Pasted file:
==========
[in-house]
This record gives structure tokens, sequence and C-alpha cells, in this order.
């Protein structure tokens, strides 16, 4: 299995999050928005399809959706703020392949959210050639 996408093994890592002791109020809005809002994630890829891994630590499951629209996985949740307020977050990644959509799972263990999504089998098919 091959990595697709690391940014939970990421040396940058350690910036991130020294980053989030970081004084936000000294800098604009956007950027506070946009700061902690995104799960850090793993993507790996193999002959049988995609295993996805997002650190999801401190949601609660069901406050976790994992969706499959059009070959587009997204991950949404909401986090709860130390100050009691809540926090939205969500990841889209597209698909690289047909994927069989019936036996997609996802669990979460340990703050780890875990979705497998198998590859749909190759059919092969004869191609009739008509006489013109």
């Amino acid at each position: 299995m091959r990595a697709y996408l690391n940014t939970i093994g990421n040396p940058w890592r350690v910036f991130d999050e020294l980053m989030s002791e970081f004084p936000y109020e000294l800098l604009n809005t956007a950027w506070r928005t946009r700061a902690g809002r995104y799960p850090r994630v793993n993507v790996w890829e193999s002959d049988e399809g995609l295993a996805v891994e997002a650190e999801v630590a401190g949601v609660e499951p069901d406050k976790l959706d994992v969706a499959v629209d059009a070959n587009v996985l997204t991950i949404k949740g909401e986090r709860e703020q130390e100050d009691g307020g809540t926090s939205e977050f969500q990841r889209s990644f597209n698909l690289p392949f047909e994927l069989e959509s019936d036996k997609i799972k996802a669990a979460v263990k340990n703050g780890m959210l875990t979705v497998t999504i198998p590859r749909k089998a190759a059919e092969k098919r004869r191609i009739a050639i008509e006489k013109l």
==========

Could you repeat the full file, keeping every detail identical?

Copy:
[in-house]
This record gives structure tokens, sequence and C-alpha cells, in this order.
């Protein structure tokens, strides 16, 4: 299995999050928005399809959706703020392949959210050639 996408093994890592002791109020809005809002994630890829891994630590499951629209996985949740307020977050990644959509799972263990999504089998098919 091959990595697709690391940014939970990421040396940058350690910036991130020294980053989030970081004084936000000294800098604009956007950027506070946009700061902690995104799960850090793993993507790996193999002959049988995609295993996805997002650190999801401190949601609660069901406050976790994992969706499959059009070959587009997204991950949404909401986090709860130390100050009691809540926090939205969500990841889209597209698909690289047909994927069989019936036996997609996802669990979460340990703050780890875990979705497998198998590859749909190759059919092969004869191609009739008509006489013109």
């Amino acid at each position: 299995m091959r990595a697709y996408l690391n940014t939970i093994g990421n040396p940058w890592r350690v910036f991130d999050e020294l980053m989030s002791e970081f004084p936000y109020e000294l800098l604009n809005t956007a950027w506070r928005t946009r700061a902690g809002r995104y799960p850090r994630v793993n993507v790996w890829e193999s002959d049988e399809g995609l295993a996805v891994e997002a650190e999801v630590a401190g949601v609660e499951p069901d406050k976790l959706d994992v969706a499959v629209d059009a070959n587009v996985l997204t991950i949404k949740g909401e986090r709860e703020q130390e100050d009691g307020g809540t926090s939205e977050f969500q990841r889209s990644f597209n698909l690289p392949f047909e994927l069989e959509s019936d036996k997609i799972k996802a669990a979460v263990k340990n703050g780890m959210l875990t979705v497998t999504i198998p590859r749909k089998a190759a059919e092969k098919r004869r191609i009739a050639i008509e006489k013109l």